Monday, August 13, 2012

Still Here, Still Proclaiming Jesus

When Jesus stopped being dead, the eleven surviving disciples were very impressed. I think that helps explain why they were so enthusiastic about carrying out my Lord's orders:
"11 Then Jesus approached and said to them, 'All power in heaven and on earth has been given to me.

"Go, therefore,12 and make disciples of all nations, baptizing them in the name of the Father, and of the Son, and of the holy Spirit,

"teaching them to observe all that I have commanded you.13 And behold, I am with you always, until the end of the age.' "
(Matthew 28:18-20)
Two millennia later, those orders haven't changed. We're still expected to pass along the news that the Son of God was here: lived, taught, died for our sins, rose, and lives forever.
"The transmission of the Christian faith consists primarily in proclaiming Jesus Christ in order to lead others to faith in him...."
(Catechism of the Catholic Church, 425)
That's "lead others to faith," not 'pester them until they come to a meeting.' And that's almost another topic.

I think parents have one of the very important jobs involving "transmission of the Christian faith." Passing the facts along to the next generation is necessary. So is letting the kids know that those facts mean something. I've said this before: kids don't learn faith, they catch it.

Threatening the Status Quo for Two Thousand Years

"Status Quo?" Isn't the Catholic Church an outfit that's dedicated to keeping things just the way they are?

Sort of. The Catholic Church doesn't look at what's trending with key demographic segments or focus groups, and use that to decide which part of the Decalogue we're supposed to observe this year.

We're stuck with ideas like 'love God, love your neighbor,' and 'everyone's my neighbor.' (August 9, 2012)

Worse, from the point of view of folks who like things the way they are, we're supposed to act as if those principles matter. Sometimes that means upsetting apple carts. (March 5, 2012, March 14, 2012)

Tithing, Land, and Image

For while there, from somewhere in the feudal era of Europe to a few centuries back, the Church was the biggest landowner in Europe. At the time, Europe's warlords didn't use money, so when they tithed, donated property to the Church, which we're all supposed to do, they often gave land. After a few centuries, that sort of thing adds up.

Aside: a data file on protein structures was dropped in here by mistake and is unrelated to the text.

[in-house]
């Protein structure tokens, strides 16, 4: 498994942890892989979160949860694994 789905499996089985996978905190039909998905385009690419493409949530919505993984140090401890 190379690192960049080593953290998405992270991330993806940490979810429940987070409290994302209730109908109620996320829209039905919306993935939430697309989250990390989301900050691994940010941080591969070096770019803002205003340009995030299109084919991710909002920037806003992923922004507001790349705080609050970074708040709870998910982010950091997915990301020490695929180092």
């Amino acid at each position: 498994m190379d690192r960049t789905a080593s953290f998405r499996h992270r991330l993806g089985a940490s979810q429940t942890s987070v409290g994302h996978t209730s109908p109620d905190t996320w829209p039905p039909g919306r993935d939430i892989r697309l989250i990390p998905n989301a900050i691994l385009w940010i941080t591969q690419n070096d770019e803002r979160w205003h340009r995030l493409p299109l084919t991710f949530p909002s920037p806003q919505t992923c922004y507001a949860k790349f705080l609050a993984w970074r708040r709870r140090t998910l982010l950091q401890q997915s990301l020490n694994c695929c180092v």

What emerged was an economic and political system that made rising in the hierarchy the sort of upwardly-mobile career move that's equivalent to climbing today's corporate ladder - with the Pope where we've got CEOs.

I think that was bad for the Church. It's a wonder we survived, and I'll get back to that.

I suspect that part of the Church's reputation in my culture for being a sort of melodrama villain (remember Little Nell and Carlton Bainbridge?) comes from America's start as a set of English colonies. I've discussed fallout from Henry VIII's innovative approach to marriage before. (March 7, 2012)

Before I became a Catholic, I learned that quite a bit that I 'knew' about the Church was either wrong, or centuries out of date. And that's another topic.

Conflict and Obedience

I'm in a somewhat awkward position. I'm an American citizen, and a practicing Catholic.

I think all human beings are people. I also think that it's wrong to kill an innocent person. Even if it's legal and socially acceptable. (January 20, 2012)

My attitude toward murder puts me at odds with the national government. (June 24, 2012) Still, it could be worse: and has been. Peter and the other disciples had a number of run-ins with established authorities:
"Peter and John, however, said to them in reply, 'Whether it is right in the sight of God for us to obey you rather than God, you be the judges.

"It is impossible for us not to speak about what we have seen and heard.' "
(Acts 4:19-20)
I'd rather not be caught in a situation where I either defy a local or even national authority, or God. But, on the whole, siding with God seems to make sense. Particularly in the long run.

"Want to Leave?" Not Much of a Choice

Nobody's forcing me to stay with the Church. I can stop being Catholic any time I want.

It's my considered opinion that leaving the Church is a daft idea: but I've got free will, so in principle I could jump ship. It's extremely unlikely that I'll abandon the outfit my Lord founded, though. I agree with Peter:
"Jesus then said to the Twelve, 'Do you also want to leave?'

"Simon Peter answered him, 'Master, to whom shall we go? You have the words of eternal life.

"We have come to believe and are convinced that you are the Holy One of God.' "
(John 6:67-69)

Two Millennia: And Still Here

The authority my Lord gave Peter has been passed down, from one Pope to the next, for about two millennia. (April 1, 2012) That's an incredibly long time for an institution to last.

Like I've said before, the simplest explanation for the Church's improbable survival is what we've been claiming all along: God's holding us up. (January 13, 2011)

Getting back to "the transmission of the Christian faith," I was going to write more about evangelization. This post is already long, though, so I'll list some of what I've done before under "Related posts - Evangelization," and leave it at that for now.

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What's That Doing in a Nice Catholic Blog?

From time to time, a service that I use will display links to - odd - services and retailers.

I block a few of the more obvious dubious advertisers.

For example: psychic anything, numerology, mediums, and related practices are on the no-no list for Catholics. It has to do with the Church's stand on divination. I try to block those ads.

Sometime regrettable advertisements get through, anyway.

Bottom line? What that service displays reflects the local culture's norms, - not Catholic teaching.